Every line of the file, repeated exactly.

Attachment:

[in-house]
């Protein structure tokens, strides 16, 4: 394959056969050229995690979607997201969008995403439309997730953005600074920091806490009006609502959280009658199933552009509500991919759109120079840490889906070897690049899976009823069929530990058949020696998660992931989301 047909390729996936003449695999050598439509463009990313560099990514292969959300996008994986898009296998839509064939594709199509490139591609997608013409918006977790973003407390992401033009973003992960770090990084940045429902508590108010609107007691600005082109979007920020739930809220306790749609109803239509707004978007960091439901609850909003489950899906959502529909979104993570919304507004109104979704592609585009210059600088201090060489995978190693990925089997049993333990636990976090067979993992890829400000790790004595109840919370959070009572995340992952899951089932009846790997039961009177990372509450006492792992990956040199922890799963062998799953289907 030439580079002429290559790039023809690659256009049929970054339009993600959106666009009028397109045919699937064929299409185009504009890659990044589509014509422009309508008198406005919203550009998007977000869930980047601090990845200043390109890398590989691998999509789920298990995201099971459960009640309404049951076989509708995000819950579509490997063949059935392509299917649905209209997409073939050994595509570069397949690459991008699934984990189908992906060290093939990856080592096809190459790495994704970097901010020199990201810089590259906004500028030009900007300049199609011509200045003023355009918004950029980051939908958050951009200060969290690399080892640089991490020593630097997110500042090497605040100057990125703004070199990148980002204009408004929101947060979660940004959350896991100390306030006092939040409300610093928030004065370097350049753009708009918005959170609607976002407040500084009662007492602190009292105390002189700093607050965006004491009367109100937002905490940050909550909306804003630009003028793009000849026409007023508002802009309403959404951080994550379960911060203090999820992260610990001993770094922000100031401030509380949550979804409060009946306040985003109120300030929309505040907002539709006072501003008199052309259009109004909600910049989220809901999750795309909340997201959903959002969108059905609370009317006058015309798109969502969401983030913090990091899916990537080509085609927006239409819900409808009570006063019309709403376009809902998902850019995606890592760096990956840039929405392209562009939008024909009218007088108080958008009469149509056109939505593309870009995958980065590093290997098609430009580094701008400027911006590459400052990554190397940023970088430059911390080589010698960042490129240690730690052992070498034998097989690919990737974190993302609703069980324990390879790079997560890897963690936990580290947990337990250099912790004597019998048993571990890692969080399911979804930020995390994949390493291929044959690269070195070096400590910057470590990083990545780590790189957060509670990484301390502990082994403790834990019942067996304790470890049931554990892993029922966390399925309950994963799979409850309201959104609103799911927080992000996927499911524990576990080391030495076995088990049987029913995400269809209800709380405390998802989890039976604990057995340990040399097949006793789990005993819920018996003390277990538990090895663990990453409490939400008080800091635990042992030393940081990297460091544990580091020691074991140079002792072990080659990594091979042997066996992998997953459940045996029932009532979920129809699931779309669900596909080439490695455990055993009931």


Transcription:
[in-house]
């Protein structure tokens, strides 16, 4: 394959056969050229995690979607997201969008995403439309997730953005600074920091806490009006609502959280009658199933552009509500991919759109120079840490889906070897690049899976009823069929530990058949020696998660992931989301 047909390729996936003449695999050598439509463009990313560099990514292969959300996008994986898009296998839509064939594709199509490139591609997608013409918006977790973003407390992401033009973003992960770090990084940045429902508590108010609107007691600005082109979007920020739930809220306790749609109803239509707004978007960091439901609850909003489950899906959502529909979104993570919304507004109104979704592609585009210059600088201090060489995978190693990925089997049993333990636990976090067979993992890829400000790790004595109840919370959070009572995340992952899951089932009846790997039961009177990372509450006492792992990956040199922890799963062998799953289907 030439580079002429290559790039023809690659256009049929970054339009993600959106666009009028397109045919699937064929299409185009504009890659990044589509014509422009309508008198406005919203550009998007977000869930980047601090990845200043390109890398590989691998999509789920298990995201099971459960009640309404049951076989509708995000819950579509490997063949059935392509299917649905209209997409073939050994595509570069397949690459991008699934984990189908992906060290093939990856080592096809190459790495994704970097901010020199990201810089590259906004500028030009900007300049199609011509200045003023355009918004950029980051939908958050951009200060969290690399080892640089991490020593630097997110500042090497605040100057990125703004070199990148980002204009408004929101947060979660940004959350896991100390306030006092939040409300610093928030004065370097350049753009708009918005959170609607976002407040500084009662007492602190009292105390002189700093607050965006004491009367109100937002905490940050909550909306804003630009003028793009000849026409007023508002802009309403959404951080994550379960911060203090999820992260610990001993770094922000100031401030509380949550979804409060009946306040985003109120300030929309505040907002539709006072501003008199052309259009109004909600910049989220809901999750795309909340997201959903959002969108059905609370009317006058015309798109969502969401983030913090990091899916990537080509085609927006239409819900409808009570006063019309709403376009809902998902850019995606890592760096990956840039929405392209562009939008024909009218007088108080958008009469149509056109939505593309870009995958980065590093290997098609430009580094701008400027911006590459400052990554190397940023970088430059911390080589010698960042490129240690730690052992070498034998097989690919990737974190993302609703069980324990390879790079997560890897963690936990580290947990337990250099912790004597019998048993571990890692969080399911979804930020995390994949390493291929044959690269070195070096400590910057470590990083990545780590790189957060509670990484301390502990082994403790834990019942067996304790470890049931554990892993029922966390399925309950994963799979409850309201959104609103799911927080992000996927499911524990576990080391030495076995088990049987029913995400269809209800709380405390998802989890039976604990057995340990040399097949006793789990005993819920018996003390277990538990090895663990990453409490939400008080800091635990042992030393940081990297460091544990580091020691074991140079002792072990080659990594091979042997066996992998997953459940045996029932009532979920129809699931779309669900596909080439490695455990055993009931």